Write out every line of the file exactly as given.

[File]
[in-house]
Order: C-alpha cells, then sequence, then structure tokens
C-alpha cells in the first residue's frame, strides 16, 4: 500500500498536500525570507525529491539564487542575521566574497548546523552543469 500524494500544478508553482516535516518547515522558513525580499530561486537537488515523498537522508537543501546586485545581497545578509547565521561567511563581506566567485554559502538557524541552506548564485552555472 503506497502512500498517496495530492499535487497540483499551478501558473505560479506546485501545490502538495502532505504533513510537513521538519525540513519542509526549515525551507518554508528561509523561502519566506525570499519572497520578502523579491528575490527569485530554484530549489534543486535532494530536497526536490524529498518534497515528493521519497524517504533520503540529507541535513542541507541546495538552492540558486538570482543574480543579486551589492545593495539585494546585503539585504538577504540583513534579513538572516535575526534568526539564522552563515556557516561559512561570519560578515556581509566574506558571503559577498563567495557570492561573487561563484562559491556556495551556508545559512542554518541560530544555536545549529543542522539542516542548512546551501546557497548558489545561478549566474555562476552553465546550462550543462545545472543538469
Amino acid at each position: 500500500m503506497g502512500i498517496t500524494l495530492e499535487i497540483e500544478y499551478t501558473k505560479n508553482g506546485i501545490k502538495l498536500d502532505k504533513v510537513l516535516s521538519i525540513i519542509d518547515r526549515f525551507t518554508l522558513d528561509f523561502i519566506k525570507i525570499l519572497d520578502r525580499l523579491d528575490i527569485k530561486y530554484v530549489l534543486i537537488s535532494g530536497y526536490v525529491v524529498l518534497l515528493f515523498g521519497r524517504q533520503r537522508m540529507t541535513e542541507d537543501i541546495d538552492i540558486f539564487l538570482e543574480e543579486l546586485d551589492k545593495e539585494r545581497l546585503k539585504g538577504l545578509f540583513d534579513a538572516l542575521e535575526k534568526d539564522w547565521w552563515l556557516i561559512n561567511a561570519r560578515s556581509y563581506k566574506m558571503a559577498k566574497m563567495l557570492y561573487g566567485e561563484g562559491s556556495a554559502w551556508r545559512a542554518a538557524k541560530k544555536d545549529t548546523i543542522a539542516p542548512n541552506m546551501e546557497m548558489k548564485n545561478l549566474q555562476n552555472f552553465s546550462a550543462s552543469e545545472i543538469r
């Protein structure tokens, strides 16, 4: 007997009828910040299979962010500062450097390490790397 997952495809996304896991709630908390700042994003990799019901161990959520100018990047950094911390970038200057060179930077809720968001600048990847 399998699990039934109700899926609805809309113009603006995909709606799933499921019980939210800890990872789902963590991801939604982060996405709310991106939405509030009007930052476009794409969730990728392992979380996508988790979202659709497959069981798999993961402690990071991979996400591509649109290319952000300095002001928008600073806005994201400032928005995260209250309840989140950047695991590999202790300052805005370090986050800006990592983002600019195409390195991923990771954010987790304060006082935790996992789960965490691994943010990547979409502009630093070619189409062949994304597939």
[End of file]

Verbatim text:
[in-house]
Order: C-alpha cells, then sequence, then structure tokens
C-alpha cells in the first residue's frame, strides 16, 4: 500500500498536500525570507525529491539564487542575521566574497548546523552543469 500524494500544478508553482516535516518547515522558513525580499530561486537537488515523498537522508537543501546586485545581497545578509547565521561567511563581506566567485554559502538557524541552506548564485552555472 503506497502512500498517496495530492499535487497540483499551478501558473505560479506546485501545490502538495502532505504533513510537513521538519525540513519542509526549515525551507518554508528561509523561502519566506525570499519572497520578502523579491528575490527569485530554484530549489534543486535532494530536497526536490524529498518534497515528493521519497524517504533520503540529507541535513542541507541546495538552492540558486538570482543574480543579486551589492545593495539585494546585503539585504538577504540583513534579513538572516535575526534568526539564522552563515556557516561559512561570519560578515556581509566574506558571503559577498563567495557570492561573487561563484562559491556556495551556508545559512542554518541560530544555536545549529543542522539542516542548512546551501546557497548558489545561478549566474555562476552553465546550462550543462545545472543538469
Amino acid at each position: 500500500m503506497g502512500i498517496t500524494l495530492e499535487i497540483e500544478y499551478t501558473k505560479n508553482g506546485i501545490k502538495l498536500d502532505k504533513v510537513l516535516s521538519i525540513i519542509d518547515r526549515f525551507t518554508l522558513d528561509f523561502i519566506k525570507i525570499l519572497d520578502r525580499l523579491d528575490i527569485k530561486y530554484v530549489l534543486i537537488s535532494g530536497y526536490v525529491v524529498l518534497l515528493f515523498g521519497r524517504q533520503r537522508m540529507t541535513e542541507d537543501i541546495d538552492i540558486f539564487l538570482e543574480e543579486l546586485d551589492k545593495e539585494r545581497l546585503k539585504g538577504l545578509f540583513d534579513a538572516l542575521e535575526k534568526d539564522w547565521w552563515l556557516i561559512n561567511a561570519r560578515s556581509y563581506k566574506m558571503a559577498k566574497m563567495l557570492y561573487g566567485e561563484g562559491s556556495a554559502w551556508r545559512a542554518a538557524k541560530k544555536d545549529t548546523i543542522a539542516p542548512n541552506m546551501e546557497m548558489k548564485n545561478l549566474q555562476n552555472f552553465s546550462a550543462s552543469e545545472i543538469r
């Protein structure tokens, strides 16, 4: 007997009828910040299979962010500062450097390490790397 997952495809996304896991709630908390700042994003990799019901161990959520100018990047950094911390970038200057060179930077809720968001600048990847 399998699990039934109700899926609805809309113009603006995909709606799933499921019980939210800890990872789902963590991801939604982060996405709310991106939405509030009007930052476009794409969730990728392992979380996508988790979202659709497959069981798999993961402690990071991979996400591509649109290319952000300095002001928008600073806005994201400032928005995260209250309840989140950047695991590999202790300052805005370090986050800006990592983002600019195409390195991923990771954010987790304060006082935790996992789960965490691994943010990547979409502009630093070619189409062949994304597939």